Edgar Jepson

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Alfred Jepson
Edgar Jepson 01.JPG
"National Magazine, 1915
Born Edgar Alfred Jepson
(1863-11-28)28 November 1863
Kenilworth, Warwickshire, England, UK
Died 12 April 1938(1938-04-12) (aged 74)
Hampstead, London, England, UK
Occupation Author
Spouse(s) Frita Bisham Holmes 1899-1933 (divorce)

Edgar Alfred Jepson (1863–1938) was an English author. He created primarily mainstream adventure and detective fiction. He also wrote supernatural and fantasy stories.

Early life[edit]

Edgar Jepson was born on 28 November 1863 at Kenilworth, Warwickshire. He was the second of five sons and three daughters raised by Alfred and Margaret Jepson. Jepson’s father, a dentist, originally hailed from Gainsborough, Lincolnshire, while his mother was a native of London. Edgar Jepson attended Leamington College for Boys (today North Leamington School and later graduated from Balliol College, Oxford. After completing his education, Jepson spent some years living in Barbados, before taking up residence in the King's Bench Walk area of London where he began his literary career.[1][2]

Career[edit]

As an author, Jepson used a pseudonym, R. Edison Page, for some of his short stories. In other works he collaborated with such authors as John Gawsworth, Arthur Machen and Hugh Clevely.[3] Jepson was also a translator, notably of the Arsène Lupin stories of Maurice Leblanc. He was a member of the Square Club (from 1908) of established Edwardian authors, and one of the more senior members of the New Bohemians drinking club.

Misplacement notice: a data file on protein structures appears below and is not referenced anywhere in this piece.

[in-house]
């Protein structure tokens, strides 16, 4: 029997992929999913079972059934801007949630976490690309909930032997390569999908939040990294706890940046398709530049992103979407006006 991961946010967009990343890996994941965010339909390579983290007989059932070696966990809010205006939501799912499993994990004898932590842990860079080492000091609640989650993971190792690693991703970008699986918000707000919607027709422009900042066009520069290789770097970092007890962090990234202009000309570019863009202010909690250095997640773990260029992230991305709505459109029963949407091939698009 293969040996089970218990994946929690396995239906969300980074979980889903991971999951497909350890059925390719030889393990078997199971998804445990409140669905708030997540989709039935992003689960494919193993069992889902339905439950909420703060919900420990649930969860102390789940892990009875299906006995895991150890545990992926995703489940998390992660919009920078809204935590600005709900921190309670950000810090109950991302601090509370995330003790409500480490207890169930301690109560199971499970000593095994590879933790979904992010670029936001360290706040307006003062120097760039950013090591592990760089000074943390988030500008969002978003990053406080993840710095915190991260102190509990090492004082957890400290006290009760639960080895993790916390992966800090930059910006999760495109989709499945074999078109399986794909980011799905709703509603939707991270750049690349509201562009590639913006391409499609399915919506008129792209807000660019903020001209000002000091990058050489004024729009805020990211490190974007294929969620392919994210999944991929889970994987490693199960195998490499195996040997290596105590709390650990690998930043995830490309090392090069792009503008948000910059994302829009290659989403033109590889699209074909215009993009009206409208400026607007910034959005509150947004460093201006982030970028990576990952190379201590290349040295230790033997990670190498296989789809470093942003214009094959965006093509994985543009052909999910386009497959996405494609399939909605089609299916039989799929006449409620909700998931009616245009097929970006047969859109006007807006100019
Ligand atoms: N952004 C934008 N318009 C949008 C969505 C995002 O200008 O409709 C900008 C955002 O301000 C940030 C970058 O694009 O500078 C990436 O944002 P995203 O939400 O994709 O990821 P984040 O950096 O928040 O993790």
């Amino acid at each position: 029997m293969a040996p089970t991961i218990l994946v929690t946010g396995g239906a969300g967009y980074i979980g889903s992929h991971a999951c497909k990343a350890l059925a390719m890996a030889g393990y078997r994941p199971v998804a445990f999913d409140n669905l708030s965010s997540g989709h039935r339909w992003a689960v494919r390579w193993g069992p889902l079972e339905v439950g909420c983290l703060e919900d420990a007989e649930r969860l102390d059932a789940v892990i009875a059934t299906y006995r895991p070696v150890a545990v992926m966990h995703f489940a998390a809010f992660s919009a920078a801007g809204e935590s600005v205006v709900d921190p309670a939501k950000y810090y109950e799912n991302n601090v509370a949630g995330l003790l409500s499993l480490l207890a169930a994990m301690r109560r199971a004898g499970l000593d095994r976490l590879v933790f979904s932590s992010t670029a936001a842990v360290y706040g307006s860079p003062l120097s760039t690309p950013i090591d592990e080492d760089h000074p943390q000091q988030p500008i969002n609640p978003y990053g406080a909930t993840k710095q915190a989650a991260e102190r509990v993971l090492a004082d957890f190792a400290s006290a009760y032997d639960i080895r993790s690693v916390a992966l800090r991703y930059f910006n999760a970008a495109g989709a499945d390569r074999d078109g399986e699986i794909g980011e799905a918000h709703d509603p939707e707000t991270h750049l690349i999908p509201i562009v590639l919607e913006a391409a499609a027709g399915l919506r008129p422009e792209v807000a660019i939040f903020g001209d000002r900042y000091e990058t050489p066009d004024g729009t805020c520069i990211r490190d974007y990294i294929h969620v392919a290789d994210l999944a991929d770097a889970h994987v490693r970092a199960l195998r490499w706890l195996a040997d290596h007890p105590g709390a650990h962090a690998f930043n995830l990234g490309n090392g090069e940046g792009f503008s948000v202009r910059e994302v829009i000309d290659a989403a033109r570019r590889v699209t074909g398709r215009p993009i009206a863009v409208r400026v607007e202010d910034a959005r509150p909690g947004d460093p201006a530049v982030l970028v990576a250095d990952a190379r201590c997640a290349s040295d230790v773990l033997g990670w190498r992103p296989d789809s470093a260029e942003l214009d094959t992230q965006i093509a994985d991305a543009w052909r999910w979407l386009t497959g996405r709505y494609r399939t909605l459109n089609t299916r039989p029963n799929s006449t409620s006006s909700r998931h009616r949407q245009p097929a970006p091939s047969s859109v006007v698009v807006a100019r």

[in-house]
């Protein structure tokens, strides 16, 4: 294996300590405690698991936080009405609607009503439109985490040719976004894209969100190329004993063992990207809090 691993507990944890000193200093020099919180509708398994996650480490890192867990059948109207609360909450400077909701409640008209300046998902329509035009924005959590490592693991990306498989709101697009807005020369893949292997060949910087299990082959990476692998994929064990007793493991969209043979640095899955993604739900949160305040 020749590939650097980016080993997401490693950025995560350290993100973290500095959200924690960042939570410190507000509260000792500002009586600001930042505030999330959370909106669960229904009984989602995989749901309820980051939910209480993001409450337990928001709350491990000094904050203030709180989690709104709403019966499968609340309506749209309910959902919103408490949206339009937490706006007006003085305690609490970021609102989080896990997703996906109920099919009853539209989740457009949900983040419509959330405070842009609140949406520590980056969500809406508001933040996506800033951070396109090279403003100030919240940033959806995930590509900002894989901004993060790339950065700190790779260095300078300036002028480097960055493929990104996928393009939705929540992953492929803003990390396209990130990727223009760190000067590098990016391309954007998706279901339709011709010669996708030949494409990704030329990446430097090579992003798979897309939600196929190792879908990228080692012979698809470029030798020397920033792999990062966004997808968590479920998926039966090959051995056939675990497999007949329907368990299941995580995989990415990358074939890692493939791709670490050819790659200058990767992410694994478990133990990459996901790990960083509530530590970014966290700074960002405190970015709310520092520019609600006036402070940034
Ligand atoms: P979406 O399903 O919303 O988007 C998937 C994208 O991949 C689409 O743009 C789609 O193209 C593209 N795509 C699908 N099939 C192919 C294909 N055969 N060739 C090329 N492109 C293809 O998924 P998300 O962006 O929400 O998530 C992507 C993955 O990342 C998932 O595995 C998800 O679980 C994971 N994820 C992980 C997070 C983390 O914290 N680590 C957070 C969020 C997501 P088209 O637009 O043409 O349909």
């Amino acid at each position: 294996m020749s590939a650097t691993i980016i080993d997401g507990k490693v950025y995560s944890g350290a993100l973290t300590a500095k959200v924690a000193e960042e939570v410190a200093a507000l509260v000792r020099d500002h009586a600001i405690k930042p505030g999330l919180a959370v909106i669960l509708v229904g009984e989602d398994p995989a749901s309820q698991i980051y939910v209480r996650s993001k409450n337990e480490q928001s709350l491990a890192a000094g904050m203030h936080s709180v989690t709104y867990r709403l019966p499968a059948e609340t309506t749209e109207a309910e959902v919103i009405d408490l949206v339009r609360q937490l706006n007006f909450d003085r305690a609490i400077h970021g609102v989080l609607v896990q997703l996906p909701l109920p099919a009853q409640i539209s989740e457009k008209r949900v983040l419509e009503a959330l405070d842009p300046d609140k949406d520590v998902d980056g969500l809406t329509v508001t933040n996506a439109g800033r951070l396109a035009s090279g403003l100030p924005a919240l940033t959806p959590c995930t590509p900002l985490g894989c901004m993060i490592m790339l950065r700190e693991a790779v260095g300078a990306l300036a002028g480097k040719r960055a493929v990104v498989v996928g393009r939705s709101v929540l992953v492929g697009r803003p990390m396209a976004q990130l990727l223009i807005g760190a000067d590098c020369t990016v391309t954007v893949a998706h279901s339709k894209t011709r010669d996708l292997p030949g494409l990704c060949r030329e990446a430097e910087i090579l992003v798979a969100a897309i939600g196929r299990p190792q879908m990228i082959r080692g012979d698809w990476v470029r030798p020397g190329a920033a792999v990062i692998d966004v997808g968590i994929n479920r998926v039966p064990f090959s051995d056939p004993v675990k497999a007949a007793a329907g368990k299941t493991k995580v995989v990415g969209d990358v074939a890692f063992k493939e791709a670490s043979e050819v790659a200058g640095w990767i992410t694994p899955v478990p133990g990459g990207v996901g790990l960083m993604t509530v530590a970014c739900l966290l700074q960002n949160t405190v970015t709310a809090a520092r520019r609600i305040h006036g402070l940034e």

Jepson edited Vanity Fair magazine for a short period, during which he employed Richard Middleton. After Middleton's death Jepson did much to preserve the latter's memory.

Two of Jepson's children became writers. His son Selwyn Jepson was a crime writer, and his daughter, Margaret (married name Birkinshaw), published novels as Margaret Jepson,[4] including Via Panama (1934).

Edgar Jepson died on 11 April 1938 at his home in Hampstead. He was survived by his son and both daughters and his former wife Frita Bisham Holmes, daughter of violinist and composer Henry Holmes.[1]

Works[edit]

  • Sir Jones (1885), as Jean F. Darrell Poges
  • Sibyl Falcon (1895)
  • The Keepers of the People (1898)
  • On the Edge of Empire (1899), with David Beames
  • The Dictator’s Daughter (1902)
  • The Horned Shepherd (1904)
  • Lady Noggs, Peeress (1905), children’s stories
  • The Admirable Tinker: Child of the World (1904)
  • The Triumph of Tinker (1906)
  • The Four Philanthropists (1907)
  • Tangled Wedlock (1908)
  • The Mystery of the Myrtles (1909)
  • The Girls’ Head (1910)
  • Lord Lisdor (1910)
  • No. 19 (1910), also known as The Garden at 19
  • Pollyooly (1911), children's stories
  • Captain Sentimental and Other Stories (1911)
  • House on the Mall (1911)
  • The Man with the Black Feather by Gaston Leroux (1912), translation
  • Terrible Twins (1913)
  • The Second Pollyooly Book (1914), children's stories
  • Alice Devine (1916)
  • The Professional Prince (1917)
  • Ann Annington (1918)
  • The Loudwater Mystery (1920)
  • Prince in Petrograd (1922)
  • The Whiskered Footman (1922)
  • Lady Noggs Assists (1924)
  • Buried Rubies (1926)
  • Peter Intervenes (1926)
  • Emerald Tiger (1928)
  • Cuirass of Diamonds (1929)
  • The Man with the Amber Eyes (1928), with Hugh Clevely
  • The Murder in Romney Marsh (1929)
  • The Moon Gods (1930)
  • Gentle Binns (1931)
  • Memories of a Victorian (1933), autobiography
  • Memories of an Edwardian and Neo-Georgian (1937), autobiography

Source[edit]

  1. ^ a b "Edgar Jepson, 74, English Novelist". The New York Times (Wireless to The New York Times), 12 April 1938, p. 23.
  2. ^ Alfred Jepson, Kenilworth, Warwickshire, 1871-1881 England Census
  3. ^ *Hugh Clevely - Gadetection.PBWorks.com
  4. ^ Birkinshaw, Margaret 1907–2003 Highbeam.com

External links[edit]